------ This guy uses 60kv and a 4-1000a to make x-rays
Of course, producing X-rays is a challenge to every HV experimenter. Since I do not own a "real" X-ray tube at present, I am looking for alternatives. It would be interesting to know how other vacuum tubes behave when exposed to extremely high voltage. My choice falls on a 4-1000A (EIMAC) which has been resting on my shelf for more than 30 years. This is a high power tetrode often used in RF power amplifiers. The anode of this tube is attached only to the top of the glas bulb. Since there are no ceramic spacers between the anode and the other electrodes, the tube should be able to handle high voltages without internal arcing, provided the vacuum is still ok. The specified maximum plate voltage is 6 kV.
4-1000A Transmitter Tube (Manufacturer: EIMAC, USA)
I assume that at a sufficiently high negative voltage with respect to the anode, the wire cage of grid 2 should ionize near-by gas molecules, thus releasing electrons and acting as a cold cathode. Although transmitter tubes have a fairly good vacuum, there is always some residual gas left, particularly after many years of storage. I connect grid 2, grid 1, and both filament pins with each other. The next picture shows the tube with the cathode thus formed connected to the negative (hot) lead of the above multiplier (the anode is grounded). The tube draws about 3 mA under these conditions. Since the voltage drops to about 60 kV under this load, total power dissipation is approx. 180 W (tube gets warm). This is far below the specified maximum plate dissipation of 1 kW (with forced air-cooling). The grids seem to stay more or less cold during this kind of operation (no red glow visible). The photo shows a greenish fluorescence inside the tube system. Occasionally, flashes between the electrodes occur. The state of the vacuum is crucial to the efficiency of the tube running in this mode. Too much residual gas would result in arcing-over, too little gas would reduce plate current and X-ray emission. Actually, this is how the first (cold-cathode) X-ray tubes worked.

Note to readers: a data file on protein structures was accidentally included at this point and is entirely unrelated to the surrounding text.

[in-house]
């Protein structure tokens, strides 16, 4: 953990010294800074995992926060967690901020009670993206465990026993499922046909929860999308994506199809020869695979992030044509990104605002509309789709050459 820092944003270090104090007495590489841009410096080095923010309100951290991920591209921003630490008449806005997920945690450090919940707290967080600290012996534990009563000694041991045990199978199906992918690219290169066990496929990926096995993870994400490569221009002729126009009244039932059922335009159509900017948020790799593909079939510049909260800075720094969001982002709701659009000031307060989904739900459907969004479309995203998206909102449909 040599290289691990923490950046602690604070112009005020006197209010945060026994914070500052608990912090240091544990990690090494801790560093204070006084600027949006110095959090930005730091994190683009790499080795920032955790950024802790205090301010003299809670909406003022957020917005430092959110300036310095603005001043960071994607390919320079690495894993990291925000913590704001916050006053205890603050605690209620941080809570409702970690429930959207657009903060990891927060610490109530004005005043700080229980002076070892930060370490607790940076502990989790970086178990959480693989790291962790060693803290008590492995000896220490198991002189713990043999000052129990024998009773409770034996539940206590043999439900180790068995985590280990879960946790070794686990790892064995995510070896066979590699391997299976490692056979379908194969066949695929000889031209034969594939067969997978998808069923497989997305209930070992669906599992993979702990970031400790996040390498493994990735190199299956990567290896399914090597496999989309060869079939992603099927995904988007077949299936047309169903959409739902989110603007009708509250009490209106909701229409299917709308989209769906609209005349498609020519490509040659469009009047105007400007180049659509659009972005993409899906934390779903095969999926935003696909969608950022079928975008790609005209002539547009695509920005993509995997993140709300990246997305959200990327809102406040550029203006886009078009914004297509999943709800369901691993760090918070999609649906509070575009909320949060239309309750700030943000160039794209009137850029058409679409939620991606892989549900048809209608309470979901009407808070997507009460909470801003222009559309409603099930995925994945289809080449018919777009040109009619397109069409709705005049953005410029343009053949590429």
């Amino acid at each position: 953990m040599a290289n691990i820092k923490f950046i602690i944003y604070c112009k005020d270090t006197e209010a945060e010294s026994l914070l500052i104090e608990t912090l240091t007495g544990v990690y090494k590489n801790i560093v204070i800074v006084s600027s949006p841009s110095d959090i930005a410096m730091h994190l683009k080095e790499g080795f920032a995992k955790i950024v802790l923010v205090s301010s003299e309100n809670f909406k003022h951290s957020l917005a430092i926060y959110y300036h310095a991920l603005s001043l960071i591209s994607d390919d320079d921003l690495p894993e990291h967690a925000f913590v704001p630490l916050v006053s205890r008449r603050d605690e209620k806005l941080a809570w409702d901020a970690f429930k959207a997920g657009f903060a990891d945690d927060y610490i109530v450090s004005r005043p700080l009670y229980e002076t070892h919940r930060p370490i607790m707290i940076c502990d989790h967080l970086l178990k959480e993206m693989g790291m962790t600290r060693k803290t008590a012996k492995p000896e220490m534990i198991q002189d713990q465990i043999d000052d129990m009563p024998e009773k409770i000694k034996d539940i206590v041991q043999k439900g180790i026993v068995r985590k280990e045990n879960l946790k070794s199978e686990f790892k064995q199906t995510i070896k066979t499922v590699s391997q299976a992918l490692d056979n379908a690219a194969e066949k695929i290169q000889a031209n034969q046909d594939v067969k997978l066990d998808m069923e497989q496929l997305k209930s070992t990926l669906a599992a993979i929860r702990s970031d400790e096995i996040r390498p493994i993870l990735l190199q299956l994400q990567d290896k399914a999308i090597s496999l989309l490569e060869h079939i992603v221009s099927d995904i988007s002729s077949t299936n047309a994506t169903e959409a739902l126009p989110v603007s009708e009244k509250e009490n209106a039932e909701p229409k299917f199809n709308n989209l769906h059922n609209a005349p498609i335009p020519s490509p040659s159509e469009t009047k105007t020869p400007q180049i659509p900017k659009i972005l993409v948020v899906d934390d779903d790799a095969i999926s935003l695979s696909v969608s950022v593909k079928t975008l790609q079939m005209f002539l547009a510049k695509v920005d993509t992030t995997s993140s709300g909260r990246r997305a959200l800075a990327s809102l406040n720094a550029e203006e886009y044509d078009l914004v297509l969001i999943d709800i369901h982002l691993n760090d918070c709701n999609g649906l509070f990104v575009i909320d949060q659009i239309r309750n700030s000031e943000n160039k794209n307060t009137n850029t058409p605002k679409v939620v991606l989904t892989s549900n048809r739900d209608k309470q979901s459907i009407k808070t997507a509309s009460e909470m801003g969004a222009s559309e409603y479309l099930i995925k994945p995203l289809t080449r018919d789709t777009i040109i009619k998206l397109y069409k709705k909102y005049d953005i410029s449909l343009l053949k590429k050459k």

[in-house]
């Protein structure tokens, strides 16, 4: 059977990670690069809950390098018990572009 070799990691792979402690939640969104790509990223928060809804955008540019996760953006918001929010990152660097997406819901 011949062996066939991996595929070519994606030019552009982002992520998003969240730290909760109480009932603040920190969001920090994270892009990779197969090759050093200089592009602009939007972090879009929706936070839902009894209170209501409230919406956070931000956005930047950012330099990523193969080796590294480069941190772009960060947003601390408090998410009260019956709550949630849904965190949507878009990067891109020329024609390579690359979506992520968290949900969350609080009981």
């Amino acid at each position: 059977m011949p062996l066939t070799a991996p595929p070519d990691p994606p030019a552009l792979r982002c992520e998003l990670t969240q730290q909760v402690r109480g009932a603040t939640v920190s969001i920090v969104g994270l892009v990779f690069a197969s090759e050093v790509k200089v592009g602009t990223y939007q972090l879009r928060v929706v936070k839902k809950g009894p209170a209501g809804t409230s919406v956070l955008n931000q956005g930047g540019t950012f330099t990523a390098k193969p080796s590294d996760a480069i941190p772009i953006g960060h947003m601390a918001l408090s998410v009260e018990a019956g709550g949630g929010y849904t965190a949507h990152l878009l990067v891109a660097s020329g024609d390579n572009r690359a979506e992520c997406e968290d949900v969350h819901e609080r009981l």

4-1000A at 60 kV Plate Voltage
A GM (Geiger-Müller) counter placed near the tube immediately displays an overflow. Since this might be bad for my health, I decide to turn the power off. Next, I operate the HV transformer with a remote-controlled switch from the adjacent room. Even behind a 20cm (0.7 ft) stone wall, the counter shows about twice the normal background radiation. Without shielding, the counter sounds like a machine gun even at a distance of 10 m (33 ft) from the tube. A thick wooden door or a piece of sheet aluminum put between tube and counter does not make much of a difference. Although I used to work with X-rays when I was at the university many years ago, I am still fascinated, and I get a feeling of what W C Röntgen must have thought when he discovered this kind of radiation in 1895.
At full resolution, the photo of the tube (see below) reveals a large number of small bright spots randomly distributed over the whole image area. Since this phenomenon only occurs when taking pictures of the radiating tube, I conclude that the ionizing radiation affects the pixel elements of the CCD sensor (digicam). The distance between tube and camera was approx. 1 m (3.3 ft).
Although this tube can work as an X-ray source, it has a number of drawbacks. Since the radiation is emitted from the whole inner surface of the anode cylinder (penetrating the metal), the radiation is quite diffuse and would lead to indistinct images on a film. To improve image quality, diagnostic X-ray tubes are designed to emit their radiation from a small area of the anode surface (the focal spot where the electron beam hits the target). Moreover, the 4-1000A has an anode with cooling fins which would probably cast shadows. Although the transmitter tube does not show any visible damage after this abuse, it may be possible that the surfaces of the electrodes become gradually modified by ion bombardment, resulting in changed tube characteristics.
All that was the text from his web page ,but it didn't send the photos so you will have to check out his page for those,sorry